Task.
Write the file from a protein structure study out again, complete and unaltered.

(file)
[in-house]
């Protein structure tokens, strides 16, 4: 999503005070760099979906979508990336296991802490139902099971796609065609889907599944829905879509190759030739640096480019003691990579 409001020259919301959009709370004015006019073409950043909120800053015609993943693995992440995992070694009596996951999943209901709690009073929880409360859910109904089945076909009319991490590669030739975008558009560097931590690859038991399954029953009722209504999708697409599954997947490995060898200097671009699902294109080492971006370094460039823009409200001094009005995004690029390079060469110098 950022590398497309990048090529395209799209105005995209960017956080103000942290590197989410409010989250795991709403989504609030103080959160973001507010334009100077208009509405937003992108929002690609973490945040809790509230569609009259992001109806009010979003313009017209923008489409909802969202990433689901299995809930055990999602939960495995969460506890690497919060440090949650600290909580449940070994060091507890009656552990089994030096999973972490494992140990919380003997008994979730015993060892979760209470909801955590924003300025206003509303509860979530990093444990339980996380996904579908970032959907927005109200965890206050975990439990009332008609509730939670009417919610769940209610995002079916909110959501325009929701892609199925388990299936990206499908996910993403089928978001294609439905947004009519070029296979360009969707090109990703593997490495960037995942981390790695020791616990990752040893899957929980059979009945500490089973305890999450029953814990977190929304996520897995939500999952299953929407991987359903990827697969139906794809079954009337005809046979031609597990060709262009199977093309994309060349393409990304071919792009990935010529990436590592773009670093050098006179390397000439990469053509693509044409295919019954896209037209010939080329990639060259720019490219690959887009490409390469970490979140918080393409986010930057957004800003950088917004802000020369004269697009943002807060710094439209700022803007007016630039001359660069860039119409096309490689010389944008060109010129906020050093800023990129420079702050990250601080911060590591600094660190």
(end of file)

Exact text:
[in-house]
């Protein structure tokens, strides 16, 4: 999503005070760099979906979508990336296991802490139902099971796609065609889907599944829905879509190759030739640096480019003691990579 409001020259919301959009709370004015006019073409950043909120800053015609993943693995992440995992070694009596996951999943209901709690009073929880409360859910109904089945076909009319991490590669030739975008558009560097931590690859038991399954029953009722209504999708697409599954997947490995060898200097671009699902294109080492971006370094460039823009409200001094009005995004690029390079060469110098 950022590398497309990048090529395209799209105005995209960017956080103000942290590197989410409010989250795991709403989504609030103080959160973001507010334009100077208009509405937003992108929002690609973490945040809790509230569609009259992001109806009010979003313009017209923008489409909802969202990433689901299995809930055990999602939960495995969460506890690497919060440090949650600290909580449940070994060091507890009656552990089994030096999973972490494992140990919380003997008994979730015993060892979760209470909801955590924003300025206003509303509860979530990093444990339980996380996904579908970032959907927005109200965890206050975990439990009332008609509730939670009417919610769940209610995002079916909110959501325009929701892609199925388990299936990206499908996910993403089928978001294609439905947004009519070029296979360009969707090109990703593997490495960037995942981390790695020791616990990752040893899957929980059979009945500490089973305890999450029953814990977190929304996520897995939500999952299953929407991987359903990827697969139906794809079954009337005809046979031609597990060709262009199977093309994309060349393409990304071919792009990935010529990436590592773009670093050098006179390397000439990469053509693509044409295919019954896209037209010939080329990639060259720019490219690959887009490409390469970490979140918080393409986010930057957004800003950088917004802000020369004269697009943002807060710094439209700022803007007016630039001359660069860039119409096309490689010389944008060109010129906020050093800023990129420079702050990250601080911060590591600094660190």